8. Industrial development of beef and pork cecina with different flavors

    Directory of Open Access Journals (Sweden)

    Francisco A. Nuñez-Gonzalez

    2013-12-01

    Full Text Available Cecina used traditional technique for salting and preserving meat as well as to impart flavor; however, addition of spices is a viable alternative to diversify the flavors of the product. The objective of this research was to develop beef and pork cecina of flavors and evaluate lipid oxidation after 30 days of storage. Beef and pork cecina were distributed independently in four treatments: Formulation 1 or base (10.7% salt, 1.3% sugar, 0.5% nitrite and seasoning 0.1%; formulation 2, base plus 10 g of mixture of coriander, celery, parsley dehydrated/kg meat; formulation 3, base plus 10 g dry mirasol chilli/kg of meat and liquid smoke (2 mL/L and formulation 4, base plus 0.80 mL of essential oregano oil/L. Beef cecina was dried at 80 °C for 150 minutes and pork cecina for 180 minutes until these achieved a water activity (aw of 0.75. Beef cecina was packaged in cellophane bag, while for pork cecina in vacuum bags. Lipid oxidation was determined using thiobarbituric acid test (TBA. The results revealed that only beef cecina presented fat rancidity.

  9. National Beef Quality Audit-2011: In-plant survey of targeted carcass characteristics related to quality, quantity, value, and marketing of fed steers and heifers.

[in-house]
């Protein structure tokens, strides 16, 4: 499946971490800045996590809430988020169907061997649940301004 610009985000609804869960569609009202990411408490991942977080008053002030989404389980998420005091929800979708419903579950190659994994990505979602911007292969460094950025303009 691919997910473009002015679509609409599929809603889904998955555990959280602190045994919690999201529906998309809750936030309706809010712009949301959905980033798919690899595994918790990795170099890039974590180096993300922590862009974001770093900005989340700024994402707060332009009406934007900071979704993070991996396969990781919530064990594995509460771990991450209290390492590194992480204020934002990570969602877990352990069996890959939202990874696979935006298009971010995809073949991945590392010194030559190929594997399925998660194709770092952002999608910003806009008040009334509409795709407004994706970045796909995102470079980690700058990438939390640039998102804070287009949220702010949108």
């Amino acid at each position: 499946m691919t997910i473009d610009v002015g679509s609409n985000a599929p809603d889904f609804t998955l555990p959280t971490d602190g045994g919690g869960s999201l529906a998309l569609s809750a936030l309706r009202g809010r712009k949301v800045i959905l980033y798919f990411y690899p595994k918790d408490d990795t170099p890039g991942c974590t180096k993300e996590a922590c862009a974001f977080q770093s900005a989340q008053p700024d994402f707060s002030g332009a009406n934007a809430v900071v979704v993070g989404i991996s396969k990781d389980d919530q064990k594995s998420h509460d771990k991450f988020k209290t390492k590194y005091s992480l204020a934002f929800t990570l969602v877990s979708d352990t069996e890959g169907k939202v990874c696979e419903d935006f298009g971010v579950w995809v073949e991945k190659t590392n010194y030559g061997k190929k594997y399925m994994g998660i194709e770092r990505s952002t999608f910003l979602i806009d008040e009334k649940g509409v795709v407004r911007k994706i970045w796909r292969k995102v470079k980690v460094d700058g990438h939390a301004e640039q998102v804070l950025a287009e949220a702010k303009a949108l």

Science.gov (United States)

    Moore, M C; Gray, G D; Hale, D S; Kerth, C R; Griffin, D B; Savell, J W; Raines, C R; Belk, K E; Woerner, D R; Tatum, J D; Igo, J L; VanOverbeke, D L; Mafi, G G; Lawrence, T E; Delmore, R J; Christensen, L M; Shackelford, S D; King, D A; Wheeler, T L; Meadows, L R; O'Connor, M E

    2012-12-01

    The 2011 National Beef Quality Audit (NBQA-2011) assessed the current status of quality and consistency of fed steers and heifers. Beef carcasses (n = 9,802), representing approximately 10% of each production lot in 28 beef processing facilities, were selected randomly for the survey. Carcass evaluation for the cooler assessment of this study revealed the following traits and frequencies: sex classes of steer (63.5%), heifer (36.4%), cow (0.1%), and bullock (0.03%); dark cutters (3.2%); blood splash (0.3%); yellow fat (0.1%); calloused rib eye (0.05%); overall maturities of A (92.8%), B (6.0%), and C or greater (1.2%); estimated breed types of native (88.3%), dairy type (9.9%), and Bos indicus (1.8%); and country of origin of United States (97.7%), Mexico (1.8%), and Canada (0.5%). Certified or marketing program frequencies were age and source verified (10.7%), ≤A(40) (10.0%), Certified Angus Beef (9.3%), Top Choice (4.1%), natural (0.6%), and Non-Hormone-Treated Cattle (0.5%); no organic programs were observed. Mean USDA yield grade (YG) traits were USDA YG (2.9), HCW (374.0 kg), adjusted fat thickness (1.3 cm), LM area (88.8 cm2), and KPH (2.3%). Frequencies of USDA YG distributions were YG 1, 12.4%; YG 2, 41.0%; YG 3, 36.3%; YG 4, 8.6%; and YG 5, 1.6%. Mean USDA quality grade (QG) traits were USDA quality grade (Select(93)), marbling score (Small(40)), overall maturity (A(59)), lean maturity (A(54)), and skeletal maturity (A(62)). Frequencies of USDA QG distributions were Prime, 2.1%; Choice, 58.9%; Select, 32.6%; and Standard or less, 6.3%. Marbling score distribution was Slightly Abundant or greater, 2.3%; Moderate, 5.0%; Modest, 17.3%; Small, 39.7%; Slight, 34.6%; and Traces or less, 1.1%. Carcasses with QG of Select or greater and YG 3 or less represented 85.1% of the sample. This is the fifth benchmark study measuring targeted carcass characteristics, and information from this survey will continue to help drive progress in the beef industry. Results will